- 12:30 to 1:30 p.m. — First Nations and Three Sisters Gardening – children will be shown how to plant and care for their own seeds.
- 1:00, 1:45 and 2:30 p.m. — Spring-themed story times
- 1 to 2 p.m. — Garden Tour and planting
- 1:45 to 2:30 p.m. — Make-your-own suncatcher and crepe paper flowers
- 1:45 p.m. — Flax Garden Presentation
- 2 to 3 p.m. — Composting demonstration
Other activities include give-a-ways, bake sale, raffle, bubble and chalk. Bring your own plastic bags for recycling. See more at http://blog.uwgb.edu/childresourcecenter/spring-event-2016/.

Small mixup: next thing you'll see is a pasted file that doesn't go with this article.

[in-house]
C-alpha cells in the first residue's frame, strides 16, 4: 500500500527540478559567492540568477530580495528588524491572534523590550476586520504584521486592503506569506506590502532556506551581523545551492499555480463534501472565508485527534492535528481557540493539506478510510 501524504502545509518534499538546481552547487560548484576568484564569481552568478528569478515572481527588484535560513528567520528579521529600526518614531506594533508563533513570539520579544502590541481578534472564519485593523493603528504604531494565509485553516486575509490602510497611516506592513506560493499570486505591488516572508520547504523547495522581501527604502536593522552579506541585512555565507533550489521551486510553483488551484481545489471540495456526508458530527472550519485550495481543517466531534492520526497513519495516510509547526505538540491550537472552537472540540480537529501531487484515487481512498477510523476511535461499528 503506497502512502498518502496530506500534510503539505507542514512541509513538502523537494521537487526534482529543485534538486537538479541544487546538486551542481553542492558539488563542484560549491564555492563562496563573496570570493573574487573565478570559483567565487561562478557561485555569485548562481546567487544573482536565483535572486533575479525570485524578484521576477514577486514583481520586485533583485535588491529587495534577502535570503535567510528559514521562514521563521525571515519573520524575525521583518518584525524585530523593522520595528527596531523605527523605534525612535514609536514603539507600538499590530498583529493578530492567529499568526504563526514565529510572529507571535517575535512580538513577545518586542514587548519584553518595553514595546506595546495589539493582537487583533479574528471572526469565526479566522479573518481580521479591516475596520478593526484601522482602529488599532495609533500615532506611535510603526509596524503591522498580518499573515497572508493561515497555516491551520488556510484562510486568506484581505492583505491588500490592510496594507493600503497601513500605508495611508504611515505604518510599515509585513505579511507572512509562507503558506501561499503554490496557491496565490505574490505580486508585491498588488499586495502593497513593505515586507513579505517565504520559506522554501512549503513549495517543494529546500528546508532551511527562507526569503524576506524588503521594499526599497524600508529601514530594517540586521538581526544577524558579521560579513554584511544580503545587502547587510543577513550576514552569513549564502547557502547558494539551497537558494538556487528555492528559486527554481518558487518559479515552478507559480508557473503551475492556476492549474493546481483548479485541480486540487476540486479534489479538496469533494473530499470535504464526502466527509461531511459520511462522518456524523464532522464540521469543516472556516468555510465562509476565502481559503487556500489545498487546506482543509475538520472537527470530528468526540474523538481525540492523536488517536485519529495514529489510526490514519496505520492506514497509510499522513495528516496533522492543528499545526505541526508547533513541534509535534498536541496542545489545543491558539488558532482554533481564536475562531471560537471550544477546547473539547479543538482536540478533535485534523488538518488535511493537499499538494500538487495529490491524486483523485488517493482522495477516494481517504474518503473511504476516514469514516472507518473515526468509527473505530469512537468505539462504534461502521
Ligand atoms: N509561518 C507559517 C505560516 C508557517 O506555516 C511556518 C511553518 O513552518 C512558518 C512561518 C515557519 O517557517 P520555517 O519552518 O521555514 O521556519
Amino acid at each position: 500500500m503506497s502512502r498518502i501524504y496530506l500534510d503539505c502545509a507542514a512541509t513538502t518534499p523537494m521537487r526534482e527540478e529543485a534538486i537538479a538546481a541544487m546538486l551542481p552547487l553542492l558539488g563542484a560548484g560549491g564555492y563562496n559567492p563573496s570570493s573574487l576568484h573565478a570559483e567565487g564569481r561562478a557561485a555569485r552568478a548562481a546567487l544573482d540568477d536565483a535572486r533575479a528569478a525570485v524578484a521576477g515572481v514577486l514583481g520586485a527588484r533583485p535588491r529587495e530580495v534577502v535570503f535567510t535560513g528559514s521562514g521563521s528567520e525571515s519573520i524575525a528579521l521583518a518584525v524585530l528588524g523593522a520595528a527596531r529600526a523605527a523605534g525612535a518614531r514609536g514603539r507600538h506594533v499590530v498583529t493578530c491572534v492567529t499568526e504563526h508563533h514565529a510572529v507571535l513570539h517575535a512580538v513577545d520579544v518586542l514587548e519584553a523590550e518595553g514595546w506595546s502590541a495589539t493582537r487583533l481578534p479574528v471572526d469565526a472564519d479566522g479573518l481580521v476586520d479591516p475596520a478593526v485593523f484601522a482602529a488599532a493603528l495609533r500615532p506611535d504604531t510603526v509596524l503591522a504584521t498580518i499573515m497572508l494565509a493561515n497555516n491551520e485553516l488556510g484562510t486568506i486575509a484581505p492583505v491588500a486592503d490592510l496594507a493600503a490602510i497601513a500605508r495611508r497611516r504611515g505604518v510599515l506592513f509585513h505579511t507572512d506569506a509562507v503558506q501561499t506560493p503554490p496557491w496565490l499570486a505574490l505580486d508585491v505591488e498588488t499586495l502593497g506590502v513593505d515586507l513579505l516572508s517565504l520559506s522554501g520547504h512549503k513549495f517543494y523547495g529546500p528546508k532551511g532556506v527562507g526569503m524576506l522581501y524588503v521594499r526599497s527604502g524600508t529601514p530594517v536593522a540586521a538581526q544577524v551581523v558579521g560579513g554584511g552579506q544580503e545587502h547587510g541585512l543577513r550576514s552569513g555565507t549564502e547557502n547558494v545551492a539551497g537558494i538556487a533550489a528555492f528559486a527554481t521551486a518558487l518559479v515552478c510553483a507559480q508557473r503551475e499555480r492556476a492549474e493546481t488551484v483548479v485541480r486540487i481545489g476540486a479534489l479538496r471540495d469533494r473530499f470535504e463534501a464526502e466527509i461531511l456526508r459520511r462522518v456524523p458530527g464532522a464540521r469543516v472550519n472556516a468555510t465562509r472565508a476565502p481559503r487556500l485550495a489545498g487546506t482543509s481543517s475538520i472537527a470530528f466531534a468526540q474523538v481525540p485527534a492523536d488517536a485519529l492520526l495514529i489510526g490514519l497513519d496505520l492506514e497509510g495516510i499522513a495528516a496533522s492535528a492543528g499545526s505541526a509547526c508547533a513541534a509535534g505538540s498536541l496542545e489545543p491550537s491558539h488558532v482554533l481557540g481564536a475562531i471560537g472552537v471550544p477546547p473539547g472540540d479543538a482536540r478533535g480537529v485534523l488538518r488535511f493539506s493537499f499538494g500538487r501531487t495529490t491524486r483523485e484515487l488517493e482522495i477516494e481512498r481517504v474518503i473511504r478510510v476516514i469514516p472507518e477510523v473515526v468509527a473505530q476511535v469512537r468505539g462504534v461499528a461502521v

The next film in the iPat series is “Wrenched,” — exploring deviant behavior as a mode of achieving environmental action. The film will be shown at 7 p.m. Monday, March 7 in the Christie Theatre. “When environmental consequences of human activity are unacceptable, is socially unacceptable behavior acceptable? What are the limits when trying to bring about environmental change?” See the movie and interact with faculty (Public and Environmental Affairs) Karen Dalke and Elizabeth Wheat, as they provide a reaction to this film about Edward Abbey and the kind of eco-activism to which his name has become attached. Open to the public. Free admission and popcorn. Monitoring and sign-in available for extra credit if faculty provide notification. iPat stands for Impact = population, affluence and technology. The series is sponsored by Public and Environmental Affairs, the Center for Public Affairs, PEAC and The Campus Common Theme.